I’ve been working on some new print designs that use atmospheric effects and interesting skies. To make these prints, I need to be able to make smooth color gradients where I can change hue, saturation, and value across the page. Today I did some experiments with two-color gradients.
The experiment involved a 4″ x 5″ photopolymer plate with a linear gradient running from full ink at the top to clean plate at the bottom. My process was to print the plate in a light color, then rotate the plate 180 degrees and print it again in a dark color. The goal was to get a smooth transition from the dark color to the light color.
After printing so much black and white, it was refreshing to see all the colors. The prints were attractive and I was pleased to see that I could make a blue to yellow gradient without getting green in the middle.
My main problem was that my gradients weren’t very smooth. They look as if the plate is somehow mottled or even scratched. I have a number of theories but it will take some experiments to sort things out.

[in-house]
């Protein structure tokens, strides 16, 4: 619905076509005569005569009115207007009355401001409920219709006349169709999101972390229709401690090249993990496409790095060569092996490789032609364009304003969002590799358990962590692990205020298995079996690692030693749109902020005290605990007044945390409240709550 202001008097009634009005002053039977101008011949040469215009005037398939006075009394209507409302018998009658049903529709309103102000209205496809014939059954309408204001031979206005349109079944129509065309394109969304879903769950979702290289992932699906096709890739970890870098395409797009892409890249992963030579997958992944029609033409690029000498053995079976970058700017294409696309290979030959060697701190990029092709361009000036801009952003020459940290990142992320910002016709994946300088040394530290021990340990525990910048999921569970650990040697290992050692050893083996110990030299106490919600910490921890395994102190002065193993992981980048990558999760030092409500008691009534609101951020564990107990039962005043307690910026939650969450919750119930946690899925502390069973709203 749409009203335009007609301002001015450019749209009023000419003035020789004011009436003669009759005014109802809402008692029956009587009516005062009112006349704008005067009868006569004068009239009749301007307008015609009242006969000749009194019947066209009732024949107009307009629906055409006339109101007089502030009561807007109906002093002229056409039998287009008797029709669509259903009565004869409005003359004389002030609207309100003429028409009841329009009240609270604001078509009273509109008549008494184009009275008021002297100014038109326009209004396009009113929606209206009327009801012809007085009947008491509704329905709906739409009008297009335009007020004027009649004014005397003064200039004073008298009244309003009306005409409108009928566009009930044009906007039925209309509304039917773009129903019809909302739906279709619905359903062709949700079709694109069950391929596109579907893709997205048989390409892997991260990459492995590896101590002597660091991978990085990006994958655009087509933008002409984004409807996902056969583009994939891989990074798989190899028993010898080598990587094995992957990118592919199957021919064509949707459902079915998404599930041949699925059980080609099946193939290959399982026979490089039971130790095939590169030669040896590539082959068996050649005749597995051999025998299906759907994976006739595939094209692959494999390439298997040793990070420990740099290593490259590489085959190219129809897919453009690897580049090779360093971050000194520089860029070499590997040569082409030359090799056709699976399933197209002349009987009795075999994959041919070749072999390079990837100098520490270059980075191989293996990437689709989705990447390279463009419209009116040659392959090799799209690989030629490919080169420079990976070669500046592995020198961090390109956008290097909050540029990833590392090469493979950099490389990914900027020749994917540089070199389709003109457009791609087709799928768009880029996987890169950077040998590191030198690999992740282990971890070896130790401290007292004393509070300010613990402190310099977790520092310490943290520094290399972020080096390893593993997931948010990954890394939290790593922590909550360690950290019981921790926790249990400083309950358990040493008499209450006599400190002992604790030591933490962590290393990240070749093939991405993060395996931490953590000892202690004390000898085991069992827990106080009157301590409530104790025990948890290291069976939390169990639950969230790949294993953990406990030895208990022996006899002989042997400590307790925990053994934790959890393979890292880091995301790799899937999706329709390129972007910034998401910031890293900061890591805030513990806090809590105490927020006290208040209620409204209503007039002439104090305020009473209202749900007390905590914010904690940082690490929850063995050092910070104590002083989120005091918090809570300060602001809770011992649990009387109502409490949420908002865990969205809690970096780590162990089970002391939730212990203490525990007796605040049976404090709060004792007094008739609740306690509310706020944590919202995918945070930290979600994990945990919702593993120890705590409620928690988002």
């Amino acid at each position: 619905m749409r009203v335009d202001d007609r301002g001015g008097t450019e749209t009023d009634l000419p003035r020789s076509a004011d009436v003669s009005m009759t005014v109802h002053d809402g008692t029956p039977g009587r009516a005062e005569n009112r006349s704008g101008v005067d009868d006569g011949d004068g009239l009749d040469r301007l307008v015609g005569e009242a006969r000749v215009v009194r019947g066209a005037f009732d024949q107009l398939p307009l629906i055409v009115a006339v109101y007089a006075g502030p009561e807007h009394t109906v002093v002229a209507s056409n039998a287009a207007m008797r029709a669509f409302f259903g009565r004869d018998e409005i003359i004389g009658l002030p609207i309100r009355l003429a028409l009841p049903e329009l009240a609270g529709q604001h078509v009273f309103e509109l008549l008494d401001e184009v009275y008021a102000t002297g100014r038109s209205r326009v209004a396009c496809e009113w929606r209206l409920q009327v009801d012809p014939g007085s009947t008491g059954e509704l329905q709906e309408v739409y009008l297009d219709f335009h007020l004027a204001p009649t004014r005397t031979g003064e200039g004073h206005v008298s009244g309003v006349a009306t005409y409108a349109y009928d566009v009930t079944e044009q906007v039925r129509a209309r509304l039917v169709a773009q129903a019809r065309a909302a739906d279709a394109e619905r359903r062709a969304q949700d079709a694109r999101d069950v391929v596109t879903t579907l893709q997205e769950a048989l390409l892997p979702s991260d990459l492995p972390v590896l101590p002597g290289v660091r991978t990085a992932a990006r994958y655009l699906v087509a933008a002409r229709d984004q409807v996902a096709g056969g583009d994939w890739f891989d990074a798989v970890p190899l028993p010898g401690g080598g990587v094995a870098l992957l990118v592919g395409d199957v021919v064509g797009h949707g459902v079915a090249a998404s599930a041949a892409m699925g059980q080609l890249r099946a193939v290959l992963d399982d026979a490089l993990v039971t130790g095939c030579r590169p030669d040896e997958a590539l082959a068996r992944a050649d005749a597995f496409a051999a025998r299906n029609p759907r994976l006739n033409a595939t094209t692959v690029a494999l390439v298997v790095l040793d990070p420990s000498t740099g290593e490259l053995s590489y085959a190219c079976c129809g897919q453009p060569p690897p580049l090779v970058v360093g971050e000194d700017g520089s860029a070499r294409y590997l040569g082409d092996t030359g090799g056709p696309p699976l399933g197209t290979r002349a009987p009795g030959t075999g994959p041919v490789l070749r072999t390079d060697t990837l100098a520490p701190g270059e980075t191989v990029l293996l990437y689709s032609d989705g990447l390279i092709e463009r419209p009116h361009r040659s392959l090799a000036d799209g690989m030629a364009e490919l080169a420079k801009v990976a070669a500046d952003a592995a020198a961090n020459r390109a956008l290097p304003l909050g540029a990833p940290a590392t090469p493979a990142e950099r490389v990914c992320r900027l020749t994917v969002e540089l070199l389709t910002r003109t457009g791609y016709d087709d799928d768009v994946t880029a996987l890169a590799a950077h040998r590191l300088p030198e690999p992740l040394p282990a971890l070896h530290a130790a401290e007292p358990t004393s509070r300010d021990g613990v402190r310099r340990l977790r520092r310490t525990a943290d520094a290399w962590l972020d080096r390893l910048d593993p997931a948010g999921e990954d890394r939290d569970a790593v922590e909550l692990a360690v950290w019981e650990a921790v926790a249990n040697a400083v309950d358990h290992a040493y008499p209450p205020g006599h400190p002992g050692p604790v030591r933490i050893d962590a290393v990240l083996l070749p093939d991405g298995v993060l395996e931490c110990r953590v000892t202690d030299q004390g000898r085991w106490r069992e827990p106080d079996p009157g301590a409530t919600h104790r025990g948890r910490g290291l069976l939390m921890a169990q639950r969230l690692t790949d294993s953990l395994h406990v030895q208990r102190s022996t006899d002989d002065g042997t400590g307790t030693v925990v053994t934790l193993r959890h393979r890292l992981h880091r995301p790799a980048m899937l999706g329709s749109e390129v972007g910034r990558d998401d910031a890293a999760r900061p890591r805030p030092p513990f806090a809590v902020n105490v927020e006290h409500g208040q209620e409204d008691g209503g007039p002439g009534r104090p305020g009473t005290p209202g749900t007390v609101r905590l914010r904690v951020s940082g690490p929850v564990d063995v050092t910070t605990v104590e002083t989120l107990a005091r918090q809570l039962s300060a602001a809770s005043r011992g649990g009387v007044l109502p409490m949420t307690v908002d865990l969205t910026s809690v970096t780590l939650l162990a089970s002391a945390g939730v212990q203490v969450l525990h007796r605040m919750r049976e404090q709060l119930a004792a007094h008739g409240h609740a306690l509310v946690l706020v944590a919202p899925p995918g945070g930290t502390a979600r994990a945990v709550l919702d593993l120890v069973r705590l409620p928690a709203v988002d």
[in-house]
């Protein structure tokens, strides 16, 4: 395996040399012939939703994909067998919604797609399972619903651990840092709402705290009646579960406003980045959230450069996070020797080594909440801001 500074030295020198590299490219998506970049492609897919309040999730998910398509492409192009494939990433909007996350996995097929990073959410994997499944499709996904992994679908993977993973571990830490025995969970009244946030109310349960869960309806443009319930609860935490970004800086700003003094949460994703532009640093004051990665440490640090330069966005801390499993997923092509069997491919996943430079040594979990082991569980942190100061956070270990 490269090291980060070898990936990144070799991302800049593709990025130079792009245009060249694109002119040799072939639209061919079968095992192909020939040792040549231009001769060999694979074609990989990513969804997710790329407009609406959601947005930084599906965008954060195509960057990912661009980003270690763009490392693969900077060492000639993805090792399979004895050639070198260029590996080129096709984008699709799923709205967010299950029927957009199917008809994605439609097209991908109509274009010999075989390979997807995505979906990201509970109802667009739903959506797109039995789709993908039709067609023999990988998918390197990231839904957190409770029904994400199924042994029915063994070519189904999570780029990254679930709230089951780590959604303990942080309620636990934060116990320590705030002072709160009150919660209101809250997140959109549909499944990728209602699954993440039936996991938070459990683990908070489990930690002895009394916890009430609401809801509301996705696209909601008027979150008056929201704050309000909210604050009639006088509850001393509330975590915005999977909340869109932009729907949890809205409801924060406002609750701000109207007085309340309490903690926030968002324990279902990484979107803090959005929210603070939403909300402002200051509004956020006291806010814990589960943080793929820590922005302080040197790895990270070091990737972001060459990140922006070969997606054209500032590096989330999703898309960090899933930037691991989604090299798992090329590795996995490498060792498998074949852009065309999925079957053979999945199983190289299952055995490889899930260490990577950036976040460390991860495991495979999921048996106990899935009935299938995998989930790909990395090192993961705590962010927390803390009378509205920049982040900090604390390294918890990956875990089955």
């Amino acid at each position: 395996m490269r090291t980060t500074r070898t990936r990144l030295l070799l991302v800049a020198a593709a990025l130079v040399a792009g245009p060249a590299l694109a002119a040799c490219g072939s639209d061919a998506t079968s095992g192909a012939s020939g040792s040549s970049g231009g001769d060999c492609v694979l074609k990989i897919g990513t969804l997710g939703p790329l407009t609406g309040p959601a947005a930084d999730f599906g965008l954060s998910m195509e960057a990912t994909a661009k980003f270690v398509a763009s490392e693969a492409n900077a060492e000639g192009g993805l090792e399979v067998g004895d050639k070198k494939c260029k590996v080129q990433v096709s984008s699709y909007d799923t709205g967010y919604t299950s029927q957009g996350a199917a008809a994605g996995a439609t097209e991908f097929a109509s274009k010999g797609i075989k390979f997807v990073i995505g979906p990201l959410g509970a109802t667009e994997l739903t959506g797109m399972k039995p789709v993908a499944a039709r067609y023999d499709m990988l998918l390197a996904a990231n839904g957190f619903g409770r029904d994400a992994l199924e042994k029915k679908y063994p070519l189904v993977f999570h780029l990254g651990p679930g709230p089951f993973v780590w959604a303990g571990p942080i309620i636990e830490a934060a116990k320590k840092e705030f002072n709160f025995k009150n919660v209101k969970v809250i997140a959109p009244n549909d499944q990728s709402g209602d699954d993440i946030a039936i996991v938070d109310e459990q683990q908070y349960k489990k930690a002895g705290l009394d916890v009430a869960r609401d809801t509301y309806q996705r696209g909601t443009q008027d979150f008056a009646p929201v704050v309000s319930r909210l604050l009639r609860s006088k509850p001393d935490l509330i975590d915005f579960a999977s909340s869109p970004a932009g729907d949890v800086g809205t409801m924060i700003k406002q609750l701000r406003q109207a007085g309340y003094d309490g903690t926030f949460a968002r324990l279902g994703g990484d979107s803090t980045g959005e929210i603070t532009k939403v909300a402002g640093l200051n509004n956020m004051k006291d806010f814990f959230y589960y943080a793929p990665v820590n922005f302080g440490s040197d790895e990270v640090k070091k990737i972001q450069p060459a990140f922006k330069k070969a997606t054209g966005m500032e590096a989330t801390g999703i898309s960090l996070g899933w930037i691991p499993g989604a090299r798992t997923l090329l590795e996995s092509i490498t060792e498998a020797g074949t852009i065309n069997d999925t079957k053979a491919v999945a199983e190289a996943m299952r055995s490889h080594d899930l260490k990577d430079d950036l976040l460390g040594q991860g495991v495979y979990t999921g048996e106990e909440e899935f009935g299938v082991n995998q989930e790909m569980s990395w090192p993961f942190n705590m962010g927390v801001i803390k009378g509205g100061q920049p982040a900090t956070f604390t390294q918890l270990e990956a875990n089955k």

Here are the leading contenders
- Over-wiping the plate
- Non-uniform wiping
- Color inks require a different wiping technique than black ink
- Ink consistency
- Not enough printing pressure
- Plate got damaged during development
- Poor contact between plate and aquatint screen during exposure
- Poor contact between plate and positive during exposure
My plans are to print the plate with a known good black ink, on the small press where I am more familiar. I will use a lot of printing pressure. If I still see the problem, I will print a known good plate to verify that the problem isn’t with the press and ink.
Then, depending on the results, I may make a second gradient plate and see whether it shows the same problems.